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Blowing in the wind, mapping the sea

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Where are offshore wind farms located in European maritime areas and what are their extent?

Offshore wind energy has increasingly become one of the more dynamic renewables sectors in Europe since the first commercial offshore generators were established in Denmark in 1991.

According to the European Environment Agency (Renewable energy in Europe 2017. Recent growth and knock-on effects), the energy produced by offshore wind farms is still low compared to Hydropower and Onshore wind (2.750 Ktoe against 29.966 and 18.889 Ktoe respectively). Over the period 2005-2014 the compound annual growth rate of Renewables energies (RES-E) consumption was 7 %, among which the second highest rate was for offshore wind (29 %). The wind is blowing and the blades have started to spin.

In 2005 offshore wind power was 273 Ktoe, while in 2014 the electricity generation reached a normalised production of 2.750 Mtoe (an annual growth rate of 29 %), being Germany the Member State with the largest increase in normalised offshore wind power, followed by the United Kingdom (UK) and the Netherlands. Despite Germany’s boost, UK keeps the leadership in the EU-28 with a share of 46 % of the total production in 2015.

Over the period 2014-2020, a compound annual growth rate of 27 % is needed to reach the expected realisations in the NREAPs (National Renewable Energy Action Plans adopted by countries). This gives an impression of the increasing relevance of this sector in the European energy market, as a result of programs for clean power production in order to mitigate the effects of climate change.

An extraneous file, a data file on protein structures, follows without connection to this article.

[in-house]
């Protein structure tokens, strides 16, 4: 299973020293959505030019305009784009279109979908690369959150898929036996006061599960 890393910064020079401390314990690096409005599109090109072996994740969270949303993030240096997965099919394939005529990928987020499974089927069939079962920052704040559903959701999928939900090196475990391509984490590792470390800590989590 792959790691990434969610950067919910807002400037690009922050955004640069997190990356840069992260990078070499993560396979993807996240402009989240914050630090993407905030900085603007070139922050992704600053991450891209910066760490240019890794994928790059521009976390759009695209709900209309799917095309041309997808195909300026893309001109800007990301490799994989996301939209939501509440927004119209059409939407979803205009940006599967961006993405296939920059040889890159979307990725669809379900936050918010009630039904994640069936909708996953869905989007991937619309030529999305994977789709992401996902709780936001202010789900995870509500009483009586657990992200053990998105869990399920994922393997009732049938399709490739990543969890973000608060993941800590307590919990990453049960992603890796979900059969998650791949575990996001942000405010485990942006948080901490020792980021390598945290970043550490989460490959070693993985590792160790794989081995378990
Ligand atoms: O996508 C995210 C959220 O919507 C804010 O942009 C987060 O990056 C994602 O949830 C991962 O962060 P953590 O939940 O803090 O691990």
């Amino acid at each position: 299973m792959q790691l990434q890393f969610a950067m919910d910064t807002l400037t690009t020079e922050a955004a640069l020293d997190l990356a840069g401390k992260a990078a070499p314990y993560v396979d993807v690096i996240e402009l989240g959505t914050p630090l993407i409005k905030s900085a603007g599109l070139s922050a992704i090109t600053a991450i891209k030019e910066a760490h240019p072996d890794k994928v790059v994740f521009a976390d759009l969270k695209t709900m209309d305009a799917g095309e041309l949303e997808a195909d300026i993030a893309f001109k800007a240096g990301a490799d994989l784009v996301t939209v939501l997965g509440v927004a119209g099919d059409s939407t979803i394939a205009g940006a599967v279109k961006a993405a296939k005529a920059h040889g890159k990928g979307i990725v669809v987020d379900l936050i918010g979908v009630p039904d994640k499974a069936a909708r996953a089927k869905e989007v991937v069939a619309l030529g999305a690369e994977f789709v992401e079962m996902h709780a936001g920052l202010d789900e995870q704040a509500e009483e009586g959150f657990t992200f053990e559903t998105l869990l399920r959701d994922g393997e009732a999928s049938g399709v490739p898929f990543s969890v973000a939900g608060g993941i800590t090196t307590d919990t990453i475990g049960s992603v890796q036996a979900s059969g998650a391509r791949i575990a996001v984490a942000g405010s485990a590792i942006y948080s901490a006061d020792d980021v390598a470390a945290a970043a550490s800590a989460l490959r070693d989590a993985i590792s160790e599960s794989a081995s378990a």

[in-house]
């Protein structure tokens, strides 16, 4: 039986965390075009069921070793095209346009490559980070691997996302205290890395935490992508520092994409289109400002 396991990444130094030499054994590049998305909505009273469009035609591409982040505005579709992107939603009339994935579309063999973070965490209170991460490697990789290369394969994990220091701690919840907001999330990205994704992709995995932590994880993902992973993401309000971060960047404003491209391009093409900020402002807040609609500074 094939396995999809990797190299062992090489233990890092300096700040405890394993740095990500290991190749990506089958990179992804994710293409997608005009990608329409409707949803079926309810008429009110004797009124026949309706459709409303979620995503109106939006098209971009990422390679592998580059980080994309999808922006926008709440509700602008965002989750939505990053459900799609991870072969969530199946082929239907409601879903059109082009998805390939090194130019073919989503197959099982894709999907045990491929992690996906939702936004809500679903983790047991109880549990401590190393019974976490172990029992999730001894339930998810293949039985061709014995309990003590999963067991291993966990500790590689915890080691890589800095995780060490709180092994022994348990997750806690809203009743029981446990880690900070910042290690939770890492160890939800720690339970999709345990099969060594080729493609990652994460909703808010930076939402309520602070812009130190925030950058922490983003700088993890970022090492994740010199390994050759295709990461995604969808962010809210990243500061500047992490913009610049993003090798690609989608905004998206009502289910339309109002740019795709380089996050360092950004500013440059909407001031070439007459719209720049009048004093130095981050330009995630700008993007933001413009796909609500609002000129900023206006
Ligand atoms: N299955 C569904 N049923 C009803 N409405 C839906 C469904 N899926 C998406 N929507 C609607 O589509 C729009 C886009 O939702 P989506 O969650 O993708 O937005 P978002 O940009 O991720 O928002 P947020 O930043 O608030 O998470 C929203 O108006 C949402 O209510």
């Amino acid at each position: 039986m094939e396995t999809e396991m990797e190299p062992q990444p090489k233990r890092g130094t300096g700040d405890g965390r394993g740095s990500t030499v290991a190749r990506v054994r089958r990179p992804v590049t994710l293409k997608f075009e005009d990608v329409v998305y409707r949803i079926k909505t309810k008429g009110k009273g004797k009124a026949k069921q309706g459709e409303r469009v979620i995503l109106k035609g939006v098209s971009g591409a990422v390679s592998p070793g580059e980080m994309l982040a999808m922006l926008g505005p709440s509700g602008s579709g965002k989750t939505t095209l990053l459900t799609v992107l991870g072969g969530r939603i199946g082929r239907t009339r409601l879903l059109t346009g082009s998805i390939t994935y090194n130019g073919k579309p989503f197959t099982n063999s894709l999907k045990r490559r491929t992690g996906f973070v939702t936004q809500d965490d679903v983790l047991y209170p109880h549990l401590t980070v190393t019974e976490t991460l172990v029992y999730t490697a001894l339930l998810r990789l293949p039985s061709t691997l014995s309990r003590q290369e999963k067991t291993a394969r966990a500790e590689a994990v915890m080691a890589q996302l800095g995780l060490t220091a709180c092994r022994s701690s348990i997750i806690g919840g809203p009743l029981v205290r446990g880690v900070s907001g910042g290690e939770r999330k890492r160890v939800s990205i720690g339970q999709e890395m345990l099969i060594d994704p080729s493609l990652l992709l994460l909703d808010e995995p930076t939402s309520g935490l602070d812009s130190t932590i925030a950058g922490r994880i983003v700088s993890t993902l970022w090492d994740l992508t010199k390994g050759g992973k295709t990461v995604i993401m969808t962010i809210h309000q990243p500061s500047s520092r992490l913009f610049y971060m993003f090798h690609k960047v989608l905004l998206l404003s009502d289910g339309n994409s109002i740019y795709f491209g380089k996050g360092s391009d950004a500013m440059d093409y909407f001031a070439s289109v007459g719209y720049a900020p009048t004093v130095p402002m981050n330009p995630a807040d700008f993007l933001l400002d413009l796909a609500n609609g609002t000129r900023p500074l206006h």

Therefore, the need to plan and organise these uses in the maritime zone arises for sharing space with other activities, not only because marine renewable can interfere with other uses at sea, but also because environmental impacts might appear throughout the life cycle of marine renewable developments (OSPAR-Offshore Renewables).

The wind blows at sea and wind farms have arisen to take advantage of that natural strength. It is therefore not surprising that this sector has been selected as one of the 13 themes of interest of Human Activities (HA) to be mapped at the European maritime space. Offshore wind power is a growing sector in EU and, as in every human activity, there are always environmental concerns to be taken into account when developing infrastructures plans.

Thus, the first question the public may formulate is: where are offshore wind farms placed in European maritime areas? And in my country?

That is why mapping those areas is a fundamental  task for EMODnet, showing location and extent of the area covered –or potentially covered- by these generators. In this way, the first subdivision of the theme is established depending of the actual functioning state of the farm: Authorised, Operational, Planned, Production, Under Construction.

Wind Farm Areas

An useful view of those areas is displayed -together with the main characteristics of a given maritime zone where windmills are installed- just with a few clicks in EMODnet-Human Activities-Wind Farms. Consequently, geographical and technical data for each area are indicated (when available in the original sources) as descriptors: maritime location, distance from coast, number of turbines, power (MW), start date and status. As it can be seen on the map, most of the installations and projects are settled or going to be settled in the North Sea and Baltic Sea basins, whilst the Mediterranean remains with few projects. Anyway, the expected development for this sector is a continuous growing that has started only some years ago. But, still, the answer about its future is blowing in the wind.

The information and views set out in this blog are those of the author and do not necessarily reflect the official opinion of the European Commission. Neither the European Commission nor any person acting on the European Commission's behalf may be held responsible for the use which may be made of the information therein.

September 6th, 2017 | Written by

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